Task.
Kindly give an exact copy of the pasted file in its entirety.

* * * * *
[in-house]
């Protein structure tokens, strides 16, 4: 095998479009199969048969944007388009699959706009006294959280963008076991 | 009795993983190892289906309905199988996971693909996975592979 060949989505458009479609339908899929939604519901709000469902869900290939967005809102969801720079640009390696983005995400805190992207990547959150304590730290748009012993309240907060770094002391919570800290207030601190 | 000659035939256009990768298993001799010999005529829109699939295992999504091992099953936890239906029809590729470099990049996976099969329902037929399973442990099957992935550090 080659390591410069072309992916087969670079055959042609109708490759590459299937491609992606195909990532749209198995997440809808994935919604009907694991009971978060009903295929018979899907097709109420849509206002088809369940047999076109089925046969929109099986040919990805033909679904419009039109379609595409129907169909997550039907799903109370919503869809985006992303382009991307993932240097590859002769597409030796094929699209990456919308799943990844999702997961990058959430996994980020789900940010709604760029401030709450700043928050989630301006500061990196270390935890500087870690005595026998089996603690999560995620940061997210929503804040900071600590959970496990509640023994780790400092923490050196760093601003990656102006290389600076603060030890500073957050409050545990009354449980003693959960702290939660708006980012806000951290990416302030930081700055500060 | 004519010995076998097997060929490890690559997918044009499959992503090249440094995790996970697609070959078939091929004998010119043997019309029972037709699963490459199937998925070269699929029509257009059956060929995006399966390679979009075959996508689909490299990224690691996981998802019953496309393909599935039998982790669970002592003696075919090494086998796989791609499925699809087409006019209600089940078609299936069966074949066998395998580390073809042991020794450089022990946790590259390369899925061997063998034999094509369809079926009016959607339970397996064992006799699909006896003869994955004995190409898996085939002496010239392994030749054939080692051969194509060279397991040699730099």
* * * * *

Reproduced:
[in-house]
């Protein structure tokens, strides 16, 4: 095998479009199969048969944007388009699959706009006294959280963008076991 | 009795993983190892289906309905199988996971693909996975592979 060949989505458009479609339908899929939604519901709000469902869900290939967005809102969801720079640009390696983005995400805190992207990547959150304590730290748009012993309240907060770094002391919570800290207030601190 | 000659035939256009990768298993001799010999005529829109699939295992999504091992099953936890239906029809590729470099990049996976099969329902037929399973442990099957992935550090 080659390591410069072309992916087969670079055959042609109708490759590459299937491609992606195909990532749209198995997440809808994935919604009907694991009971978060009903295929018979899907097709109420849509206002088809369940047999076109089925046969929109099986040919990805033909679904419009039109379609595409129907169909997550039907799903109370919503869809985006992303382009991307993932240097590859002769597409030796094929699209990456919308799943990844999702997961990058959430996994980020789900940010709604760029401030709450700043928050989630301006500061990196270390935890500087870690005595026998089996603690999560995620940061997210929503804040900071600590959970496990509640023994780790400092923490050196760093601003990656102006290389600076603060030890500073957050409050545990009354449980003693959960702290939660708006980012806000951290990416302030930081700055500060 | 004519010995076998097997060929490890690559997918044009499959992503090249440094995790996970697609070959078939091929004998010119043997019309029972037709699963490459199937998925070269699929029509257009059956060929995006399966390679979009075959996508689909490299990224690691996981998802019953496309393909599935039998982790669970002592003696075919090494086998796989791609499925699809087409006019209600089940078609299936069966074949066998395998580390073809042991020794450089022990946790590259390369899925061997063998034999094509369809079926009016959607339970397996064992006799699909006896003869994955004995190409898996085939002496010239392994030749054939080692051969194509060279397991040699730099």